Conspiracy theory? Politicians and corporations admit to paying actors to show fake support
A political campaign and a corporation have admitted to using paid actors in order to fill the crowd with supporters at events.
In an age where most politicians have very little support for their campaigns and causes, they have been known to resort to desperate measures to improve their public image. While this practice is disregarded by some as a “conspiracy theory,” many politicians have been caught hiring actors to fill the crowds of their campaign speeches—corporations too.
In fact, just this week in Ontario, Progressive Conservative Leader Doug Ford’s campaign was forced to admit that they hired actors for at least one of their events. Ford’s staff acted like this was not authorized by them, but instead blamed a local candidate for arranging their actors. Campaign officials for Toronto Centre Tory candidate Meredith Cartwright reportedly hired the actors to support Ford at a rally in Dundas Square.
“We were very confused by this situation because we are getting record numbers of supporters to every event across Ontario. This was done by a local candidate and it won’t be continuing,” Ford’s spokeswoman, Melissa Lantsman, said in an email to the Toronto Star.
A number of these actors reached out to the press about the event to blow the whistle, including artist and performer Devanshu Narang.
Narang told The Star that he was offered $75 to appear at the rally between 2 p.m. and 8 p.m. wearing the candidate’s t-shirt, but he turned down the gig.
“I was shocked to see this happen in Canada, in Toronto. I find it offensive even to the Canadian democracy. The main thing was that you know, the moment I saw that I kind of felt odd about it. You know, politicians hiring actors to play supporters is like the way it works in the Third World,” Narang said.
Ford’s campaign is insisting that this is an accident and that it won’t happen again, and that they have “no need” for these types of services because their candidates are so popular.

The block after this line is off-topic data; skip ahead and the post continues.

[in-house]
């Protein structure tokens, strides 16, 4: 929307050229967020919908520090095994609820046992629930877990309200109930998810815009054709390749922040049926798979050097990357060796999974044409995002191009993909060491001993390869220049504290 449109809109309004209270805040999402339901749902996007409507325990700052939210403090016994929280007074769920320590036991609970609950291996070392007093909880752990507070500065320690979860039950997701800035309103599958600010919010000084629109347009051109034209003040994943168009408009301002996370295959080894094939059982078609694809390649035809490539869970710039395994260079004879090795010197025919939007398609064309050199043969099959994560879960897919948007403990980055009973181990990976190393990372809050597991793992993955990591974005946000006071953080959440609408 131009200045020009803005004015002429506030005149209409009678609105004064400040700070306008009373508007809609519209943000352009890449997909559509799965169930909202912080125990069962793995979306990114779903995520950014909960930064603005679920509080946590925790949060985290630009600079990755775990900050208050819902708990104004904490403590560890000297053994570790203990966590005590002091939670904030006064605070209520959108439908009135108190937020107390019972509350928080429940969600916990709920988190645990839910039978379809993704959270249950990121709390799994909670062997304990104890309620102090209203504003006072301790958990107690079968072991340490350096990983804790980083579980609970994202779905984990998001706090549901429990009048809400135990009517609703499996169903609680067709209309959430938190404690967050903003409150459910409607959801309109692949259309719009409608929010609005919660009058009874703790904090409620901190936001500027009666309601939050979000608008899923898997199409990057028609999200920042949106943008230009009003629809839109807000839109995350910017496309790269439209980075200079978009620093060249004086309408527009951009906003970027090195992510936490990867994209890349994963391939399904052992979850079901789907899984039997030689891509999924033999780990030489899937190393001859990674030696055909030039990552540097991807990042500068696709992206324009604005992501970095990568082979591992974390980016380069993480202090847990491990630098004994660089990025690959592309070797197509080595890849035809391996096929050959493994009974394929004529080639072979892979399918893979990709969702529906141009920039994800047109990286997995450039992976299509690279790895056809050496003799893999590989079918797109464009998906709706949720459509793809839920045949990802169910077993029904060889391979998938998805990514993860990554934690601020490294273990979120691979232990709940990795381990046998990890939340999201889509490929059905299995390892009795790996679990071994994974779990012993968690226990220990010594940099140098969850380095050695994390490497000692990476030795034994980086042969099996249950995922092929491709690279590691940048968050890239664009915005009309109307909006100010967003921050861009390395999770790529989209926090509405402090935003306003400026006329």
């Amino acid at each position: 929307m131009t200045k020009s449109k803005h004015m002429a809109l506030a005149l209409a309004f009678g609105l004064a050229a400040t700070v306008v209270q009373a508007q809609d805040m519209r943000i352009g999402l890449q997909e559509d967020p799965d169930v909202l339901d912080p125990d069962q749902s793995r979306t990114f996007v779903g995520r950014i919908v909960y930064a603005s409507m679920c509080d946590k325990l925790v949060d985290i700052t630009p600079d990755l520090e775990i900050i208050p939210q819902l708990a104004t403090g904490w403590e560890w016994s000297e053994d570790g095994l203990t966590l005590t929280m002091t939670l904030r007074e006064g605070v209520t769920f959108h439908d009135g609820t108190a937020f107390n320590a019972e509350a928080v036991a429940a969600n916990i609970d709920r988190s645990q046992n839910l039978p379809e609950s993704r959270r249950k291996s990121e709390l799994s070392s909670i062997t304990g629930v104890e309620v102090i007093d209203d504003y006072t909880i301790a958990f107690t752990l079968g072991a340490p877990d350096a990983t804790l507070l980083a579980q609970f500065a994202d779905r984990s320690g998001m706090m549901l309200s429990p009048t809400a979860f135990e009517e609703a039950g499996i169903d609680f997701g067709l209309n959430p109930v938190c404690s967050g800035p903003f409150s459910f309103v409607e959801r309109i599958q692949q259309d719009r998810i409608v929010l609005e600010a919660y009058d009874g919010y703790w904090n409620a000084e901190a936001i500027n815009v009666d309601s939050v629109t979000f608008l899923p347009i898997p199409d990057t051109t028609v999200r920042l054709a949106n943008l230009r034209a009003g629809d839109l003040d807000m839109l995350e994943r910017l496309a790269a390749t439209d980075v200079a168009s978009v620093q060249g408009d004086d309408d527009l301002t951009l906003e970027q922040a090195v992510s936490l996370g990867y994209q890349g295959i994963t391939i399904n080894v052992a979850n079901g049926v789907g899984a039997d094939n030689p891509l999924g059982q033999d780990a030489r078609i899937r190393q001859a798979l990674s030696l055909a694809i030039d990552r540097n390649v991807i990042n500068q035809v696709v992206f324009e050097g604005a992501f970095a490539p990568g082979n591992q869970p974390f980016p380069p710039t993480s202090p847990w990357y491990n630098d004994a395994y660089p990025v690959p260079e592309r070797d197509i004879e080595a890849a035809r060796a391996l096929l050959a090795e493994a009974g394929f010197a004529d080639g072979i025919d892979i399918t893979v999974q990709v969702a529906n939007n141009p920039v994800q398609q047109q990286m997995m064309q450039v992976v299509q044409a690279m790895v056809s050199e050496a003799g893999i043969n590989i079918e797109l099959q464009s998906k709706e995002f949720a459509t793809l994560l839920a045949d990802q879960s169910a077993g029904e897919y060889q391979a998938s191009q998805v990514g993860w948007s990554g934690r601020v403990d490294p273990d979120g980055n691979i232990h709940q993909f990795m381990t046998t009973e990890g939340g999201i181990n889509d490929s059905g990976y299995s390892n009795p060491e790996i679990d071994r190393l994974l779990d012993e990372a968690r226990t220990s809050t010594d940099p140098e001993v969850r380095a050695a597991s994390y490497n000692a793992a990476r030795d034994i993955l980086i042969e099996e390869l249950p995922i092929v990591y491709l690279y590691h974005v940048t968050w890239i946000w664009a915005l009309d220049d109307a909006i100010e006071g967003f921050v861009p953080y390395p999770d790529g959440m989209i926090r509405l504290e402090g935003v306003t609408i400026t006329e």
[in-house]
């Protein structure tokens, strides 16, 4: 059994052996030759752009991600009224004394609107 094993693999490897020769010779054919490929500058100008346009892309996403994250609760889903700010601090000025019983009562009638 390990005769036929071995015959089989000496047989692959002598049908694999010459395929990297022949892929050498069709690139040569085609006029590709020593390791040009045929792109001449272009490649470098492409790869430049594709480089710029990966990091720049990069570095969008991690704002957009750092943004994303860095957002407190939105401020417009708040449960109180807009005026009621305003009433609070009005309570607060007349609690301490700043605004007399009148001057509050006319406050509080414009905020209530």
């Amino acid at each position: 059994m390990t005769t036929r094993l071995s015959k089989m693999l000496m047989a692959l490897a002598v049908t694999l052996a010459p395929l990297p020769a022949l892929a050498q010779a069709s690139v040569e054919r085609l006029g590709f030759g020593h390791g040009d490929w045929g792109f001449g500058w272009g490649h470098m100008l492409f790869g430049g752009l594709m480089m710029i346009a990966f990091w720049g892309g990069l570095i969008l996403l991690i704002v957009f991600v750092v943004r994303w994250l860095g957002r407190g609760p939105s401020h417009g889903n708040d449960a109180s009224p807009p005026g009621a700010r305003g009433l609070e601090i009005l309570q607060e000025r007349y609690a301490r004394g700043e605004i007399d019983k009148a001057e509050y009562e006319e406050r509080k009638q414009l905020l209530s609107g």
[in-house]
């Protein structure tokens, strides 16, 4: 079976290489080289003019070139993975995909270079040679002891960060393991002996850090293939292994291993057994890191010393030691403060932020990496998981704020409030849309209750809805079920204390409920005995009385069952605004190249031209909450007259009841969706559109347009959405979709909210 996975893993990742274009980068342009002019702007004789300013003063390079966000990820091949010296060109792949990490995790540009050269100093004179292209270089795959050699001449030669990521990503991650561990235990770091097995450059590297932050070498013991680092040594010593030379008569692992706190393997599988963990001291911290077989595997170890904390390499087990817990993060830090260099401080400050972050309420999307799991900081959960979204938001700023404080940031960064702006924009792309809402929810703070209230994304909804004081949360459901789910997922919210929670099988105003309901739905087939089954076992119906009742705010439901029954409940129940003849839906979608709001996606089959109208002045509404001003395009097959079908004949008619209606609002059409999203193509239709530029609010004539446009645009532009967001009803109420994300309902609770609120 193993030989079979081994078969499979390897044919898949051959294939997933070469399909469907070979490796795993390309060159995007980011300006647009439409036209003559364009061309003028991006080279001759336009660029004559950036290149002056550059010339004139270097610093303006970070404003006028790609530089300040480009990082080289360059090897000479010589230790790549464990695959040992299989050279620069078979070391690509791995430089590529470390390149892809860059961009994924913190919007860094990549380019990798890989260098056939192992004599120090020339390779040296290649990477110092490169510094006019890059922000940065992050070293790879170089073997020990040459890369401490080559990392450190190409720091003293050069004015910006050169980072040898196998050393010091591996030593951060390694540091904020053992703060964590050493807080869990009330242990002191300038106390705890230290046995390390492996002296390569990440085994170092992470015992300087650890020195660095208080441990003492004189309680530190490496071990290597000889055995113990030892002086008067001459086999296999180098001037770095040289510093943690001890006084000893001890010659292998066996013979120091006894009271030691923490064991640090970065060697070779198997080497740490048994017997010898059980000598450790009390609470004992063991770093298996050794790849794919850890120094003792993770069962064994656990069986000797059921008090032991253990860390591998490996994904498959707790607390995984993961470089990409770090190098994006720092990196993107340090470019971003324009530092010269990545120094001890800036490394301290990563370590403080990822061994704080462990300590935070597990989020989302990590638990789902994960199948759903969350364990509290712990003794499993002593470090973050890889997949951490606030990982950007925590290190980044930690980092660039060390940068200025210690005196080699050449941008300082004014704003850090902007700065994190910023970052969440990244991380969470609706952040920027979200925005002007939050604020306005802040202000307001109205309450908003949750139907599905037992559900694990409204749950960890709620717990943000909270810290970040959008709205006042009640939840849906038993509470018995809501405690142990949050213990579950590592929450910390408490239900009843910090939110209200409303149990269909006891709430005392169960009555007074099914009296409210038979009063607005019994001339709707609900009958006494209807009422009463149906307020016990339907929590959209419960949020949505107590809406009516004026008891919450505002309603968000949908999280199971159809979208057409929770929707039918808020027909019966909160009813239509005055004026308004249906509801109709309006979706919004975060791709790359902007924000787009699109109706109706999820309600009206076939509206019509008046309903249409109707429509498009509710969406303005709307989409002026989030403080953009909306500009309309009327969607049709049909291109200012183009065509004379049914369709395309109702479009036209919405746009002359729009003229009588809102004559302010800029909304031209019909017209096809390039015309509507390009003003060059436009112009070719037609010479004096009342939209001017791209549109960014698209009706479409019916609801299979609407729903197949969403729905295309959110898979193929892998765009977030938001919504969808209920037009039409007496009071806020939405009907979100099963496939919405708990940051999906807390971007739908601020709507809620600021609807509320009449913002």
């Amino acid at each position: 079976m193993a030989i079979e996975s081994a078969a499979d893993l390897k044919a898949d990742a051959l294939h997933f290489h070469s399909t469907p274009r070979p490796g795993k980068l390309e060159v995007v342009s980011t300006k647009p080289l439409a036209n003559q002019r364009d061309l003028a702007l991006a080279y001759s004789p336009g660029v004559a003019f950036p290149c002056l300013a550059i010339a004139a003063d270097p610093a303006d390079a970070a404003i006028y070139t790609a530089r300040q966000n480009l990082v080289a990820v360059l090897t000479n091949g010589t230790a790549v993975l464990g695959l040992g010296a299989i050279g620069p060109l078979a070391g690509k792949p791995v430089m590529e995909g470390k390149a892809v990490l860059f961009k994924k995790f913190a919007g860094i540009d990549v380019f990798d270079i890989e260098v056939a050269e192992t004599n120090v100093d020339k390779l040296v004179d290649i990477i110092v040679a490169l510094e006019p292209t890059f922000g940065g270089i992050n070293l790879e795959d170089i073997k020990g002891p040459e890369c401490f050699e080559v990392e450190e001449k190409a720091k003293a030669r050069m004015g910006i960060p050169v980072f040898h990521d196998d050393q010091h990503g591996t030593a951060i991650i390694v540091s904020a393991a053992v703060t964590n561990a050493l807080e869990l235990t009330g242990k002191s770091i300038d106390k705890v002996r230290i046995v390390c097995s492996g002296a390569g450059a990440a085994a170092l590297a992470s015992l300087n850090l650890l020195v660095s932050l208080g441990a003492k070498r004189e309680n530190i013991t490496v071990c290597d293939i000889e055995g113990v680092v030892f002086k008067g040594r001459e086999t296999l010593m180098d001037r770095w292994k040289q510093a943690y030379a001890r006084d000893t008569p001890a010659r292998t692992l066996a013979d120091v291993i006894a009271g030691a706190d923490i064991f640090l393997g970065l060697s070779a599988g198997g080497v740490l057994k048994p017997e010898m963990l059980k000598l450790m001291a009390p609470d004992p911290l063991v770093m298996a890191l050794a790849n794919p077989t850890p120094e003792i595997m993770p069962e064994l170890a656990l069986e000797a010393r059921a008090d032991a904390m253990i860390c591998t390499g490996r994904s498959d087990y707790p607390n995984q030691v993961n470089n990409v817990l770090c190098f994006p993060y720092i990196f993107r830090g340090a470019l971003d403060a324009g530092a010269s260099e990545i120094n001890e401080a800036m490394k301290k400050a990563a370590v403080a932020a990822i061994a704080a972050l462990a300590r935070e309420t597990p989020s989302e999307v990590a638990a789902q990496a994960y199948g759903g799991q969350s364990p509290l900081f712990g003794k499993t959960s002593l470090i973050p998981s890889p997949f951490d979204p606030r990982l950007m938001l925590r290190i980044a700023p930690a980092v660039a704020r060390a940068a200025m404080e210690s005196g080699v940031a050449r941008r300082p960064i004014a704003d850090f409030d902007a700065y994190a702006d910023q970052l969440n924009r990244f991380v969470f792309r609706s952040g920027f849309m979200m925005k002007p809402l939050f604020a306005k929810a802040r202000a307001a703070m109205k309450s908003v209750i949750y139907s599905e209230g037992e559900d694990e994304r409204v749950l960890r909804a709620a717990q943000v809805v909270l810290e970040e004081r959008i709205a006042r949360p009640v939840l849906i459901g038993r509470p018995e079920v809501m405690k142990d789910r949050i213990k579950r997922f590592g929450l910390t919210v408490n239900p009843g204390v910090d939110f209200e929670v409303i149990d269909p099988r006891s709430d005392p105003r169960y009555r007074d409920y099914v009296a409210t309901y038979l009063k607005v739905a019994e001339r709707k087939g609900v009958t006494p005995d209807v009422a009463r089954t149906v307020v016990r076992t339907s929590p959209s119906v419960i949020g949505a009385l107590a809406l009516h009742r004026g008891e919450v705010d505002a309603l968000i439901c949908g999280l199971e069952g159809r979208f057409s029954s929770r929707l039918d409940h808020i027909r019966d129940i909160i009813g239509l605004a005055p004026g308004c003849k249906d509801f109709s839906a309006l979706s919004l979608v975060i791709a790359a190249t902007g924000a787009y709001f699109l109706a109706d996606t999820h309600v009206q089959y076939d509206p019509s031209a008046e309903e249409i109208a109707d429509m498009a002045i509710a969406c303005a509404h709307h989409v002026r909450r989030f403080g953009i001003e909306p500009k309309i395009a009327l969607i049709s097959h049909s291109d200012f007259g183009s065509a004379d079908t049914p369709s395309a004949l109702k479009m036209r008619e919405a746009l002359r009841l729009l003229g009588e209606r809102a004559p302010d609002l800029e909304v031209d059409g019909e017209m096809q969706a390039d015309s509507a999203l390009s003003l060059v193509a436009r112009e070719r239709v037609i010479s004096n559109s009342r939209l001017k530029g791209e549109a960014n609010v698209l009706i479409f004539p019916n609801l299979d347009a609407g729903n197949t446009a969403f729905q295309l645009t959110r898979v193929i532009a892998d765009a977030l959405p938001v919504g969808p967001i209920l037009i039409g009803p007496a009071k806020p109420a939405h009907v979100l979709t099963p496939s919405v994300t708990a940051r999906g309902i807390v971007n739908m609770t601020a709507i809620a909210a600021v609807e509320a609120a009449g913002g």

“We don’t need to pay anyone. When we have events, we’re packed, we don’t need that,” Ford said at a press conference.
It is interesting to note that Doug Ford is the brother of late Rob Ford, the former Toronto mayor who was famous for smoking crack on video. Doug Ford promised in his brother’s eulogy that “Ford nation will continue.” When Rob Ford was alive, the brothers famously got into a screaming match with the public at a city council meeting.
The practice of hiring actors to astroturf campaigns is more common than most people would expect. Even current US President Donald Trump was found to be hiring actors to cheer him on at early campaign events. Although the Trump Administration initially denied these reports, FEC documents released in 2017 revealed that a casting agency was paid to send supporters to the event. During the same campaign, Hillary Clinton was accused of paying a child actor to ask a scripted question during a town hall event.
This trick is not limited to political campaigns either, earlier this month it was reported that at least 50 actors were hired by an energy company to support the construction of a new power plant at a town hall meeting.
“They paid us to sit through the meeting and clap every time someone said something against wind and solar power. I’m not political, I needed the money for a hotel room at that point,” said Keith Keough, who was one of the actors hired.
The actors were even asked to sign non-disclosure agreements, which prohibited them from speaking to the media or telling anyone that they were paid to support the power plant. The company still denies any accusations that it hired any actors to support them at the meeting.
It is also common for war propaganda to be carried out with actors since it is now fairly easy to stage a war scene and get away with it.